Continuous lighting can improve yield and reduce energy costs while increasing or maintaining nutritional contents of microgreens

Front Plant Sci. 2022 Sep 30;13:983222. doi: 10.3389/fpls.2022.983222. eCollection 2022.

ABSTRACT

Microgreens represent a fast growing segment of the edible greens industry. They are prized for their colour, texture, and flavour. Compared to their mature counterparts, microgreens have much higher antioxidant and nutrient content categorizing them as a functional food. However, current production practices in plant factories with artificial light are energy intensive. Specifically, the lack of sunlight within the indoor structure means all of the light must be provided via energy consuming light fixtures, which is energy intensive and costly. Plant growth is usually increased with the total amount of light provided to the plants – daily light integral (DLI). Long photoperiods of low intensity lighting (greater than 18h) providing the desired/target DLI can reduce the capital costs for light fixtures and electricity costs. This is achieved by moving the electricity use from peak daytime hours (high price) to off-peak hours (low price) during the night in regions with time-based pricing scheme and lowering the electricity use for air conditioning, if plant growth is not compromised. However, lighting with photoperiods longer than tolerance thresholds (species/cultivar specific) usually leads to plant stress/damage. Therefore, we investigated the effects of continuous 24h white light (CL) at two DLIs (~14 and 21 mol m-2 d-1) on plant growth, yield, and antioxidant content on 4 types of microgreens – amaranth, collard greens, green basil, and purple basil to see if it compromises microgreen production. It was found that amaranth and green basil had larger fresh biomass when grown under CL compared to 16h when the DLIs were the same. In addition, purple basil had higher biomass at higher DLI, but was unaffected by photoperiods. Plants grown under the CL treatments had higher energy-use-efficiencies for lighting (10-42%) than plants grown under the 16h photoperiods at the same DLI. Notably, the electricity cost per unit of fresh biomass ($ g-1) was reduced (8-38%) in all microgreens studied when plants were grown under CL lighting at the same DLIs. Amaranth and collard greens also had higher antioxidant content. Taken together, growing microgreens under CL can reduce electricity costs and increase yield while maintaining or improving nutritional content.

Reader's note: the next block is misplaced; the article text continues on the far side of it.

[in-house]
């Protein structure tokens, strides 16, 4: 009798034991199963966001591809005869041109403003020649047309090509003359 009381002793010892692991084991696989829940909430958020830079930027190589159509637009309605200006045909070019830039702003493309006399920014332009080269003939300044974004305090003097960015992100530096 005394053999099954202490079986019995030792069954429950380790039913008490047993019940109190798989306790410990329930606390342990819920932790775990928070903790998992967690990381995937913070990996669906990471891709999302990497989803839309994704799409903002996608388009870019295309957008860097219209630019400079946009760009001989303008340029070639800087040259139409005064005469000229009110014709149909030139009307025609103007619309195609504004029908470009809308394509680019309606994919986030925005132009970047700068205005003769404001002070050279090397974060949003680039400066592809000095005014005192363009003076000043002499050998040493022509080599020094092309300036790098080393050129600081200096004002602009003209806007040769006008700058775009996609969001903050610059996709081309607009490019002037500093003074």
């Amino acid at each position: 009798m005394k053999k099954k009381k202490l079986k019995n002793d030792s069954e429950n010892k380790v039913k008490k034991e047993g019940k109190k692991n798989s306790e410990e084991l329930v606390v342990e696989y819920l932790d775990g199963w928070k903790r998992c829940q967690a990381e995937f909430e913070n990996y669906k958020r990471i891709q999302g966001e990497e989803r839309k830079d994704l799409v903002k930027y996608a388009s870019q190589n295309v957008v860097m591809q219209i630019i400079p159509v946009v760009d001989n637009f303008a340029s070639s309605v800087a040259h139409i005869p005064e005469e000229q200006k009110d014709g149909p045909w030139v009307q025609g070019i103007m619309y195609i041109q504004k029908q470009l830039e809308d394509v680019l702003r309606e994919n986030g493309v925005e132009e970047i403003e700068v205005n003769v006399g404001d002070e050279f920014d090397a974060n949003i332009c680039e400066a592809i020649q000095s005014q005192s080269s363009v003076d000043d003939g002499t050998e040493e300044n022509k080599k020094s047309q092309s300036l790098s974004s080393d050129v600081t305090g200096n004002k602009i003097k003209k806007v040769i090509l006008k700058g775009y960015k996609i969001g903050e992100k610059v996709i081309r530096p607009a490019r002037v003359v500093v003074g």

PMID:36247650 | PMC:PMC9564221 | DOI:10.3389/fpls.2022.983222

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